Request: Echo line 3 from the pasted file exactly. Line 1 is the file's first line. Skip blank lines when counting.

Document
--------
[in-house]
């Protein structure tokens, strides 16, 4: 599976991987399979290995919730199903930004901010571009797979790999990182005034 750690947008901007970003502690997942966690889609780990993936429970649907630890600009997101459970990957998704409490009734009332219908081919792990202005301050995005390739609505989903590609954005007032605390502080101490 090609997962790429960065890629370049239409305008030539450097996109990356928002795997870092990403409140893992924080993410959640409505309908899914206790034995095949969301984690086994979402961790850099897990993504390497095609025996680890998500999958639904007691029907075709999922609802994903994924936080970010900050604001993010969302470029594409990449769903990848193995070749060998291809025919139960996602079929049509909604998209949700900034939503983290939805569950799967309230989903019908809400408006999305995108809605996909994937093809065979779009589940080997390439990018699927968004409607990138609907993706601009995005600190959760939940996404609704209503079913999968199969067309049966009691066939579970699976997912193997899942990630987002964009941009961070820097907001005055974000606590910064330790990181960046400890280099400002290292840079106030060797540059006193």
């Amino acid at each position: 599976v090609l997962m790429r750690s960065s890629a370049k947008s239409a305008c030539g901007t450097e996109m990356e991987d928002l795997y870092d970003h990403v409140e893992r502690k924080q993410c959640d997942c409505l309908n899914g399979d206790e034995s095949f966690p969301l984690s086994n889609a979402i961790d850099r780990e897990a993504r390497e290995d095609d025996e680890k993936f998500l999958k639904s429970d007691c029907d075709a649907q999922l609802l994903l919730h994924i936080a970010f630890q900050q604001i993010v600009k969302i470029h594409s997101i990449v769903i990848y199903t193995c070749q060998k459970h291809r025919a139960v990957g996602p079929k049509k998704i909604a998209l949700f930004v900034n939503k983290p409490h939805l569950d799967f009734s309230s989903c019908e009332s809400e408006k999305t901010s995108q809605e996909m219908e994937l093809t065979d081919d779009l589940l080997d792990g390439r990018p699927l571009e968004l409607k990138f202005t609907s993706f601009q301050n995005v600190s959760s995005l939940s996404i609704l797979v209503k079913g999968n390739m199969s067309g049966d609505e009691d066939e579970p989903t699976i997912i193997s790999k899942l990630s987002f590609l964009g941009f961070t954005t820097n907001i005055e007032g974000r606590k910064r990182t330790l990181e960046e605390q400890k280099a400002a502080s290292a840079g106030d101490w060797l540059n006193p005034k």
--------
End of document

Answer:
């Amino acid at each position: 599976v090609l997962m790429r750690s960065s890629a370049k947008s239409a305008c030539g901007t450097e996109m990356e991987d928002l795997y870092d970003h990403v409140e893992r502690k924080q993410c959640d997942c409505l309908n899914g399979d206790e034995s095949f966690p969301l984690s086994n889609a979402i961790d850099r780990e897990a993504r390497e290995d095609d025996e680890k993936f998500l999958k639904s429970d007691c029907d075709a649907q999922l609802l994903l919730h994924i936080a970010f630890q900050q604001i993010v600009k969302i470029h594409s997101i990449v769903i990848y199903t193995c070749q060998k459970h291809r025919a139960v990957g996602p079929k049509k998704i909604a998209l949700f930004v900034n939503k983290p409490h939805l569950d799967f009734s309230s989903c019908e009332s809400e408006k999305t901010s995108q809605e996909m219908e994937l093809t065979d081919d779009l589940l080997d792990g390439r990018p699927l571009e968004l409607k990138f202005t609907s993706f601009q301050n995005v600190s959760s995005l939940s996404i609704l797979v209503k079913g999968n390739m199969s067309g049966d609505e009691d066939e579970p989903t699976i997912i193997s790999k899942l990630s987002f590609l964009g941009f961070t954005t820097n907001i005055e007032g974000r606590k910064r990182t330790l990181e960046e605390q400890k280099a400002a502080s290292a840079g106030d101490w060797l540059n006193p005034k």